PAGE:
By Andrew Stricker | May 20, 2022, 8:01 p.m. EDT
A pandemic-fueled boom in tenants’ right to counsel laws appears to have power, with New Orleans and Detroit recently joining more than a dozen cities and states in securing tenants facing eviction. the right to a free lawyer.
While Detroit’s program will only be available to low-income renters, some proponents see growing momentum for the “full-access” model used in New Orleans and some other cities.
Cashauna Hill of the Louisiana Fair Housing Action Center, which led the push for the New Orleans ordinance, said there had been “no meaningful debate” through a lengthy drafting and pilot program process. to limit access to only the poorest tenants in the city. City leaders were aware of growing data and research from other cities that public funds invested in housing preservation save money in other areas, she told Law360 Pulse.
“Here in New Orleans, they’re majority tenants, and our landlord-tenant legal system doesn’t give many rights to people facing eviction,” she said. “Given the realities of our system and our communities, it makes sense that everyone should have access to a lawyer before being forced from their homes.”
Since the enactment of New York City’s landmark Right to Counsel Act in 2017, the movement toward a guaranteed right to counsel has accelerated, especially amid the spotlight of the COVID-19 pandemic on the massive disparities many tenants face against landlords in eviction proceedings.
On May 5, the New Orleans City Council passed an ordinance that cements the right to counsel for all tenants in eviction proceedings, as well as those facing termination of housing subsidies. The law also covers tenants seeking an injunction related to an unlawful eviction and for “just cause” appeals.
According to a 2019 report by researchers at Loyola University and the Jane Place Neighborhood Sustainability Initiative, a housing rights nonprofit, only 6% of households facing eviction in Orleans Parish had access to a lawyer. Among these cases, nearly 15% obtained an eviction judgment, compared to more than 65% of tenants without representation.
The program will be part of the city’s Office of Community Development and will be funded this year with $2 million from city coffers.
In Detroit, where just over half of residents are renters, city council members also this month unanimously passed a right to counsel ordinance. The law covers people in eviction and other occupancy-threatening proceedings, including mortgage and property tax foreclosures and rent subsidy challenges.
“Of the 30,000 eviction cases in Detroit, only 4% of those tenants had an attorney,” City Council Speaker Mary Sheffield said after the vote, according to Detroit radio station WDET. “Also, half of all the evictions that have happened in Detroit could have been avoided if they had had a lawyer.”
With the additions of Detroit and New Orleans, 15 cities and three states – Washington, Maryland and Connecticut – have enacted right to counsel laws in the past five years. Lawmakers in other states, including Illinois, Delaware and New Yorkare considering similar bills.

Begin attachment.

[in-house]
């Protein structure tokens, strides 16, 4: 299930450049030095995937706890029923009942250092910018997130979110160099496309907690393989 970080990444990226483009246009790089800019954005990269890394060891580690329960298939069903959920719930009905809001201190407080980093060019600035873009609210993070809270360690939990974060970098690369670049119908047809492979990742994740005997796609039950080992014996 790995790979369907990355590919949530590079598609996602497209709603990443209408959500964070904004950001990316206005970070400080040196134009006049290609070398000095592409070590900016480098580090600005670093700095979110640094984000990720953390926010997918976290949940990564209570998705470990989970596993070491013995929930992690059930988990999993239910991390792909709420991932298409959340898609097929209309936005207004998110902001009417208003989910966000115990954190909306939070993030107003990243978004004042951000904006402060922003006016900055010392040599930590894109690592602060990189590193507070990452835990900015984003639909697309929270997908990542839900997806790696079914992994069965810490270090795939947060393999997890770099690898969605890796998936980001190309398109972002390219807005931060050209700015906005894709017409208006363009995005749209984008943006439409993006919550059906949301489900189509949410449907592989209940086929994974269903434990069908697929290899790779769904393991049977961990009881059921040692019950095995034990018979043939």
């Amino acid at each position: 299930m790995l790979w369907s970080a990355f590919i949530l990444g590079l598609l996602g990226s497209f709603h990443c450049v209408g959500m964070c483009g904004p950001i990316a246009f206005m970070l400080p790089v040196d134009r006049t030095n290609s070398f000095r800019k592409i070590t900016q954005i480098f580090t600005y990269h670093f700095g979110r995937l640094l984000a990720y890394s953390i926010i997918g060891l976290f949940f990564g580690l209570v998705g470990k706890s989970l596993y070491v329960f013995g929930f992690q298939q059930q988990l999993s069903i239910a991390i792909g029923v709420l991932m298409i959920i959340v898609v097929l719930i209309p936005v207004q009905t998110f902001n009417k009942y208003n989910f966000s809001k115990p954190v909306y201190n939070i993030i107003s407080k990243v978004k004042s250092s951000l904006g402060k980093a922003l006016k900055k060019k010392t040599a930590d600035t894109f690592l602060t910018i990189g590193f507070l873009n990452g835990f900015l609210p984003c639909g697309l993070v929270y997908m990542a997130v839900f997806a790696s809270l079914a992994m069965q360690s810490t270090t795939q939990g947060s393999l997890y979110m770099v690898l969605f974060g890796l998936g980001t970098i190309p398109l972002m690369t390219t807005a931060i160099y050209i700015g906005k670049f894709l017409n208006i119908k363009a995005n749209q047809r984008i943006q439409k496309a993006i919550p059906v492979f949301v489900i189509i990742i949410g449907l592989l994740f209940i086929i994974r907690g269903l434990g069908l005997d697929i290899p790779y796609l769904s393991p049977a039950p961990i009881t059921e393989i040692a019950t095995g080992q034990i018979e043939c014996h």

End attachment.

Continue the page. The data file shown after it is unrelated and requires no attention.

John Pollock, coordinator of the National Coalition for a Civil Right to Counsel, said he was also encouraged by a growing number of right to counsel legislation reaching voters via ballot initiatives. This avenue was used successfully to pass legislation with no eligibility requirements in Boulder, Colorado two years ago, and one in San Francisco in 2018.
Later this year, voters in Multnomah County, Oregon, which includes Portland, are also expected to weigh in on a ballot initiative that, if passed, will require the county government to provide “culturally specific” representation and free to anyone facing residential eviction, regardless of income.
In Denver, which has long been battling a severe housing crisis and high rents, housing advocates have had a universal right-to-lawyer initiative certified for the November election, despite the city enacting a law last year. a free legal aid program for low-income people. tenants.
“What we’re seeing is more right to a lawyer legislation that doesn’t even make it through city councils,” Pollock said. “These are people saying, ‘We want this done now,’ and pitching it directly to voters.”
Of the cities and states with right to counsel laws, five have included some form of eligibility requirement for tenants seeking free legal aid, according to the NCCRC. Most are based on a renter’s income relative to the “median affordability” for housing in the area, or the federal poverty level as determined annually by the US Department of Health and Human Services.
Two cities – Louisville, Kentucky and Cleveland, Ohio – require renters to be low income and have at least one child living in the home to be eligible.
These and other eligibility restrictions reflect lawmakers’ concerns about already stretched budgets and long-term funding, Pollock argued, rather than a belief that only the poorest people facing eviction deserve representation. legal.
According to Pollock, recent data from San Francisco’s Right to Counsel program shows that the vast majority of tenants who seek free legal help have very low incomes.
But to establish income, tenants have to bring documents and go through legal aid groups, which increases costs and slows the process. Income limits also undermine the message sent to landlords that the dynamics of landlord-tenant proceedings can be radically altered under right-to-representation laws, he argued.
Knowing that tenants will have a lawyer, he said, “really changes the way of thinking, and rather than immediately going to court, a lot of landlords will say, ‘Maybe I’ll try to settle this directly with the tenant.'”
–Edited by Philip Shea.
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